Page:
Nutrition News: Diets vs. Healthy Eating
Oh, those headlines full of promises that this diet is the one that guarantees you will be 10 pounds lighter in just a week. We've all seen them, and there's a pull to try them in hopes that the promises might be true.
The truth? Diets don't work. Going on and off a diet is a recipe for disaster and may be harmful in the long run.
Here's the latest one: the "lemon detox" diet. It involves consuming just a lemon juice-based mixture for one or two weeks, with no solid foods. The diet aims to remove toxins and cleanse the body. However, scientists have found no evidence to support these claims, and the diet may be harmful in some cases.
This is primarily because the concept of detoxing does not align with how the body works. The idea of detoxing is to flush out harmful toxins. However, the human body naturally prevents this from happening and protects the body from toxins by removing them. This diet is highly restrictive and extremely low-calorie. Without a balanced diet, the body will not receive the supply of the nutrients and energy it needs to function correctly. This includes removing toxins and waste products.
Scientists say it is possible that a lemon detox diet causes weight loss because it involves extreme calorie restriction. One study found that a seven-day lemon detox diet led to a reduction in body fat for Korean women who were overweight. However, this is not a healthful way to lose weight. As with any form of extreme calorie restriction, resuming a normal diet will often lead to rapid weight gain.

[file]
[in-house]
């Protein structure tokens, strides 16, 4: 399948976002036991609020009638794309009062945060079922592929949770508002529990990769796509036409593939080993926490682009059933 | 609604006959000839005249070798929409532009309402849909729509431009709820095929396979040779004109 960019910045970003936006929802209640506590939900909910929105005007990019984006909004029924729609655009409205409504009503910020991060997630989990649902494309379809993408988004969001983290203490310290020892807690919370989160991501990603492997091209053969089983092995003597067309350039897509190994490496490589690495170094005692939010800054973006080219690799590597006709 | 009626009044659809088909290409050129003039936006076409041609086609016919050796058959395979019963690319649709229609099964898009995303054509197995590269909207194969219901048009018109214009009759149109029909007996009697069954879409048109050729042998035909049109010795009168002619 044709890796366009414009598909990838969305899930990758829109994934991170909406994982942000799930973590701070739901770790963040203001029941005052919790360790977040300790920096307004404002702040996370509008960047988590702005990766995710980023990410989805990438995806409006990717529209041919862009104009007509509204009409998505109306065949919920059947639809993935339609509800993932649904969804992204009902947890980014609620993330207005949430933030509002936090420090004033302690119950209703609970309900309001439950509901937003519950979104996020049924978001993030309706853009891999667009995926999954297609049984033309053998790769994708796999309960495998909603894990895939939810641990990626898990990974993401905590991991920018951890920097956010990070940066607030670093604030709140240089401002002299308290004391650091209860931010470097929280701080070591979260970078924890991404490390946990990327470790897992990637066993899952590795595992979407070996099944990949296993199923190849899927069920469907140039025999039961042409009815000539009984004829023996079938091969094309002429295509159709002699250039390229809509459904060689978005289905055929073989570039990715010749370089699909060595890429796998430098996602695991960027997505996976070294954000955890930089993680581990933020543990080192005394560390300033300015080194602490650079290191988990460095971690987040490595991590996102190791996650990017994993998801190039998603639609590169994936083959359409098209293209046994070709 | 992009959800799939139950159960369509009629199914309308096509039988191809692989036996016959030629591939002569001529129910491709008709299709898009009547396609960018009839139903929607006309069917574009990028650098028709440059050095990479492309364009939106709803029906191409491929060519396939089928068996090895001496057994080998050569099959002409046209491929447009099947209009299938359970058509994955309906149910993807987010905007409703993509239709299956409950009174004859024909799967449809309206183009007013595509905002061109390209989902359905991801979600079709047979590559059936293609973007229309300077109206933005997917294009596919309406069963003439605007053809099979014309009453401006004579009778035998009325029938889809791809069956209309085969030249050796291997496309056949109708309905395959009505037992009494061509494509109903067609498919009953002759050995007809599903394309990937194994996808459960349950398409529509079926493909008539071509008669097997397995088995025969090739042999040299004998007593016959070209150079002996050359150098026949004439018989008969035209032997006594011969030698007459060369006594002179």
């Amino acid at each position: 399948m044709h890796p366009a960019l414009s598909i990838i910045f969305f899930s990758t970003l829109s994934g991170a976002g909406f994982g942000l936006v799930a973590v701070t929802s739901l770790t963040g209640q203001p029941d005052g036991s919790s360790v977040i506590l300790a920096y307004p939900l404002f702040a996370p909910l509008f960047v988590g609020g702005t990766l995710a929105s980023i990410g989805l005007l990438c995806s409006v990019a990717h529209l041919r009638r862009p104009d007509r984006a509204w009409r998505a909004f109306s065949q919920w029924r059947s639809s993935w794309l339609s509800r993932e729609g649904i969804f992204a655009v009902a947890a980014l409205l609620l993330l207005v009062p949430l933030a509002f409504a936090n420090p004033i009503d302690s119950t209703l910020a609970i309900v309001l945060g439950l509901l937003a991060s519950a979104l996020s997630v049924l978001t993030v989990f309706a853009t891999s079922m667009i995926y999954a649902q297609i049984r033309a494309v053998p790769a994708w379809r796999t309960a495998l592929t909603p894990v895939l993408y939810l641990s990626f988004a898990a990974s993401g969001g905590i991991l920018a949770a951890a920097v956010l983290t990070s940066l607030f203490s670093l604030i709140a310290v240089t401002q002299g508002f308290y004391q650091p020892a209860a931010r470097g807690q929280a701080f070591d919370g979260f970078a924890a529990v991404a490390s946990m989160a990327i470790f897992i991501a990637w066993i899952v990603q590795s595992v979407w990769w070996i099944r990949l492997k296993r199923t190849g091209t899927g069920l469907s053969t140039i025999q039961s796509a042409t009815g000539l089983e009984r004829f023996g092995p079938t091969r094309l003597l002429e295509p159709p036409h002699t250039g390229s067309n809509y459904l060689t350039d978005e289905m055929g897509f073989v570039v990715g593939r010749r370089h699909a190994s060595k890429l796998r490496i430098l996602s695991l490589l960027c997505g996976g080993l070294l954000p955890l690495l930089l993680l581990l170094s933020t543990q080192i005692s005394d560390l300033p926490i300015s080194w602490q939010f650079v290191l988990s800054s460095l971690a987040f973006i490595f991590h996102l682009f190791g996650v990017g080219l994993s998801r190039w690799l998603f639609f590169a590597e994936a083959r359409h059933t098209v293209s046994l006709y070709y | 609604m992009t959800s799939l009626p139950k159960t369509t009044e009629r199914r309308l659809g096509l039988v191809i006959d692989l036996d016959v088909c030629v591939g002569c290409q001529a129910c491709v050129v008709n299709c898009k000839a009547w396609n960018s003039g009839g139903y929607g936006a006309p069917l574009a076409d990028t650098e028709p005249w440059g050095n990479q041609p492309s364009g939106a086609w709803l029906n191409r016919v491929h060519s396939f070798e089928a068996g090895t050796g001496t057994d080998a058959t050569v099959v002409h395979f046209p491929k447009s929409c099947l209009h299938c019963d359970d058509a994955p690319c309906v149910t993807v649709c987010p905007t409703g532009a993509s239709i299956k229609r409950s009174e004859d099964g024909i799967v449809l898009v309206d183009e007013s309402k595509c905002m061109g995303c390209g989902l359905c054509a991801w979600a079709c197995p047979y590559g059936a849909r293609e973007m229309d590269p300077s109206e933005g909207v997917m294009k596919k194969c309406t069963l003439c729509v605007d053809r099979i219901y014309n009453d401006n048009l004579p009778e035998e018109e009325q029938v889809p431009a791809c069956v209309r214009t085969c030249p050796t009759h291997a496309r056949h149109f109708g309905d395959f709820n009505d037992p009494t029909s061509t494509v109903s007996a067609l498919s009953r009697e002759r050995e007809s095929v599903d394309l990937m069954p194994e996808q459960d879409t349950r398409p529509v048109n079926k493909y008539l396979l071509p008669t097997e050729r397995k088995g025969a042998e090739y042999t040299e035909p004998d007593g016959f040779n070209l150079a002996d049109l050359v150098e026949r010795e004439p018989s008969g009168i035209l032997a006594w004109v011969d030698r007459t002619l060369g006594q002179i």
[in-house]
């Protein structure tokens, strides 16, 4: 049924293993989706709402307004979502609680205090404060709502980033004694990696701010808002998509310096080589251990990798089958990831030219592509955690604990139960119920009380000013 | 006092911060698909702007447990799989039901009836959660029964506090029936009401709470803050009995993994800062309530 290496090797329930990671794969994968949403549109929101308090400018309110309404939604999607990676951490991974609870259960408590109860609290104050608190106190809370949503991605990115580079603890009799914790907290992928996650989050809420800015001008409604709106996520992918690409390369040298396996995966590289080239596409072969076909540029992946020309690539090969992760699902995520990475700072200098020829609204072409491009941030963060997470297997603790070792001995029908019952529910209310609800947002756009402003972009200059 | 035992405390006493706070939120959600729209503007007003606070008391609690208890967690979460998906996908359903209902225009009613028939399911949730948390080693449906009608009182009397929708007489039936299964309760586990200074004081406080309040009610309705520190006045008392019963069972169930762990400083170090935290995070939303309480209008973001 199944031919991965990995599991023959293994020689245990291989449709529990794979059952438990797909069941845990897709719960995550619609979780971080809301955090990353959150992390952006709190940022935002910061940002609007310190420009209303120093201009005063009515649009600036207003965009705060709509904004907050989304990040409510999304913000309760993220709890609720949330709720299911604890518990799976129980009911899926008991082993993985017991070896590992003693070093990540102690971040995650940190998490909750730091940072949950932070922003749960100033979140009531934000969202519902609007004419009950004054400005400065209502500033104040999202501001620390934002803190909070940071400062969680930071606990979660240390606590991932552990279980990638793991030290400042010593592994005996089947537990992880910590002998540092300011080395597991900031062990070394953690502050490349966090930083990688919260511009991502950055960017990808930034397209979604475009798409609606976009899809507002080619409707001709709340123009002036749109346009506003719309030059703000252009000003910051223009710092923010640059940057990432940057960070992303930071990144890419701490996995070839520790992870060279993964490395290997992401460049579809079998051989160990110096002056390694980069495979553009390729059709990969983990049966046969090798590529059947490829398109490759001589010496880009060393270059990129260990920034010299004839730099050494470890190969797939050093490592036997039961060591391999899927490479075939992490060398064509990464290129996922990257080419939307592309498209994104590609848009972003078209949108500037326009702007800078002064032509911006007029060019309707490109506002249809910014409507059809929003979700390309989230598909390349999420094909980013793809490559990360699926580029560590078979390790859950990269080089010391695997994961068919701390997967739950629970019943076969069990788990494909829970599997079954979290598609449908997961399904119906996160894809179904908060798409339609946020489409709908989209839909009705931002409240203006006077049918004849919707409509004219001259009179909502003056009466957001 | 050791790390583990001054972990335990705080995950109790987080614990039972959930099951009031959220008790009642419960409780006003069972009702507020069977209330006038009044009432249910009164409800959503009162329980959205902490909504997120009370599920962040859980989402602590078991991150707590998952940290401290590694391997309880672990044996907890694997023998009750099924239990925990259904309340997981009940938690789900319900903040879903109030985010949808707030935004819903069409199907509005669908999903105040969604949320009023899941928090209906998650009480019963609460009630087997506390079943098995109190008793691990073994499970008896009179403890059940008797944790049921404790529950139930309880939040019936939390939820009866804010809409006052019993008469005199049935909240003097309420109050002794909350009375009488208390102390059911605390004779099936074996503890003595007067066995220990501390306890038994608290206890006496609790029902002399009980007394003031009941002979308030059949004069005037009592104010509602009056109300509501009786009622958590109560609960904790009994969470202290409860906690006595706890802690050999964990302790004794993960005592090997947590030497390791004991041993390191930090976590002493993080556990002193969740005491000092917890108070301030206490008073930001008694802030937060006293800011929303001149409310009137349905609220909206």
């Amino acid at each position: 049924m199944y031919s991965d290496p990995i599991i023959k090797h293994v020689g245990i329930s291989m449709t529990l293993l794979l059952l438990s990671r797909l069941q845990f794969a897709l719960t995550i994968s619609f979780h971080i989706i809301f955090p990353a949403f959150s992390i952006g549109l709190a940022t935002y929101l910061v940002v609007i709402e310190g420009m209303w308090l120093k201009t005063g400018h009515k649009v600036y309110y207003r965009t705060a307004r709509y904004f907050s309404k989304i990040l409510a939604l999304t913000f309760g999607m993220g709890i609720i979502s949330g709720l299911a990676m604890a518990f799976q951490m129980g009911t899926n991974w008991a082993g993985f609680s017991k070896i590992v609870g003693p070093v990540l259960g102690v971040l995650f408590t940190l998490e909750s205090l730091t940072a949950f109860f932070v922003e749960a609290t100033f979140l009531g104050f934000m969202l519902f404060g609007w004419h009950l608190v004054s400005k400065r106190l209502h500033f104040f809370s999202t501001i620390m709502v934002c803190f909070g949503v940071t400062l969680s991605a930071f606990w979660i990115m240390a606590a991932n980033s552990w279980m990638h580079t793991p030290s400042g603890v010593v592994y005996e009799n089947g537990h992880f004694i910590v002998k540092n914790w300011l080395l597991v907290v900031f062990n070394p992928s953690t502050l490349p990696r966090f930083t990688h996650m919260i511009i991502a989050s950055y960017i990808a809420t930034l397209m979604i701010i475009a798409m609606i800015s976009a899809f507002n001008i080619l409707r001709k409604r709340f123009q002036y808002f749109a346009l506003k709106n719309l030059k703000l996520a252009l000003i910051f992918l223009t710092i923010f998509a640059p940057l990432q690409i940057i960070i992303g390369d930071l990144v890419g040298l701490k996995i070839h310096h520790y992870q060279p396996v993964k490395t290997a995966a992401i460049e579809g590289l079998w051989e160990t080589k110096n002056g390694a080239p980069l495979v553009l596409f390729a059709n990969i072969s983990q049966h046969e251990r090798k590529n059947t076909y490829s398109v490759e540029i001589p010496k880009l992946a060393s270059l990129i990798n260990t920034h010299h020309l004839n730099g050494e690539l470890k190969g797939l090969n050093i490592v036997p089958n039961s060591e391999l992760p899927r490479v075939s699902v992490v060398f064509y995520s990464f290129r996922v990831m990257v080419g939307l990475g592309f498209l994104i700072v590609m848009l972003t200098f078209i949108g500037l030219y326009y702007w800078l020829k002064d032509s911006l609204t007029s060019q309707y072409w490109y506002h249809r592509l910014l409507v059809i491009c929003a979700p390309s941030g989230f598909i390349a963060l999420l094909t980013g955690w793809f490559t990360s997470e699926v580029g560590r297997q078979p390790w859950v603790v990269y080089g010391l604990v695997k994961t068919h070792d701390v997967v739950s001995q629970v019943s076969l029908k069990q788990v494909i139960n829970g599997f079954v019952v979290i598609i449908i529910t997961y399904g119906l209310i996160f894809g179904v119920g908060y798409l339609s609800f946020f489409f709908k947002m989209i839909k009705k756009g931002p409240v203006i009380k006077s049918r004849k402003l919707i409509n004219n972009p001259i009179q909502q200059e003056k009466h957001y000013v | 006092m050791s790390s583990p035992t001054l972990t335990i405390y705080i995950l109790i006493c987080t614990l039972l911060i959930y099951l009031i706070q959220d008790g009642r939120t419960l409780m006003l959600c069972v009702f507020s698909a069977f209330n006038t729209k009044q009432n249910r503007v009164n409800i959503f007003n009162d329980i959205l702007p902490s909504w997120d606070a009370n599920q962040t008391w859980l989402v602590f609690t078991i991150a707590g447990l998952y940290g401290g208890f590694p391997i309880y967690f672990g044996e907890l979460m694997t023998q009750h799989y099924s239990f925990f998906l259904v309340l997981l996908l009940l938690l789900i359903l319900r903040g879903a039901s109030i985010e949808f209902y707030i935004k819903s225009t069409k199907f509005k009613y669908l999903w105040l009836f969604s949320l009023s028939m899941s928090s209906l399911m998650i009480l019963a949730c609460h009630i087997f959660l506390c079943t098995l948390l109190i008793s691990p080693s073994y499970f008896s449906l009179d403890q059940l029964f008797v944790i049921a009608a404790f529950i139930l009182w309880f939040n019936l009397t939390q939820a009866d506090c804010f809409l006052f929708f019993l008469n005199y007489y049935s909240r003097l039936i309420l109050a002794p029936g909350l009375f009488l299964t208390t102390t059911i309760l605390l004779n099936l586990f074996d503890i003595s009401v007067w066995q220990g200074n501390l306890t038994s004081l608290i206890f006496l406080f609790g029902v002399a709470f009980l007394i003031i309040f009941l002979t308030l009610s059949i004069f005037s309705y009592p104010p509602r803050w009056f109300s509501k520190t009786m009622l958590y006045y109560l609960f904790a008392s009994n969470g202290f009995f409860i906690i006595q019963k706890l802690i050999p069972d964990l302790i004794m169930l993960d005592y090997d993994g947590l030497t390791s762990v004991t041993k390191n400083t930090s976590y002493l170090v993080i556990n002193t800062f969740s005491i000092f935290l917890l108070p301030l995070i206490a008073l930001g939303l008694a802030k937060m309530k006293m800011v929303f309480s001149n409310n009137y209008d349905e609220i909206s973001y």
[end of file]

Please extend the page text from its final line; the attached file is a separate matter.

Then there is the general concept of yo-yo dieting: losing weight for a short period and then regaining it. As if losing weight weren't hard enough, up to 80 percent of people who manage to lose more than 10 percent of their body weight end up regaining the weight within a year. Studies have suggested that yo-yo dieting raises the risk of mortality from any cause and can also lead to increased risk for heart disease.
The bottom line? There's no magic pill for weight loss, nor a magic diet. A healthy lifestyle plan such as USDA's MyPlate or the Mediterranean diet (which both focus on whole grains, fruits, vegetables, lean meat and dairy) is always the best idea. Don't cut out any food group, such as dairy, or any food source, such as carbohydrates. We need complex carbohydrates, healthy fats and protein -- in manageable amounts. Portion control is still the best answer, along with choosing foods high in vitamins and minerals that will give your body fuel to run efficiently.
Q and A
Q: Can the Mediterranean diet reduce risk for cardiovascular disease?
A: Following a Mediterranean-style diet may reduce the risk for cardiovascular disease by 25 percent compared to those who do not follow the diet, according to researchers. Using data from the 12-year-long Women's Health Study of nearly 26,000 women in their late 40s to early 60s, researchers associated a higher Mediterranean style diet intake with a 28 percent relative risk reduction in biomarkers associated with cardiovascular risk, including inflammation, glucose metabolism, insulin resistance and fat storage. Benefits to the heart were similar to the benefits from statins or other comparable mediations. The Mediterranean diet style focuses on lots of whole plant foods and good fats, red wine and nuts. You can enjoy cheese and yogurt, meat, fish and poultry, in smaller portions, while putting plant foods like vegetables, whole grains, beans, nuts, fruit and olive oil in the center of your plate.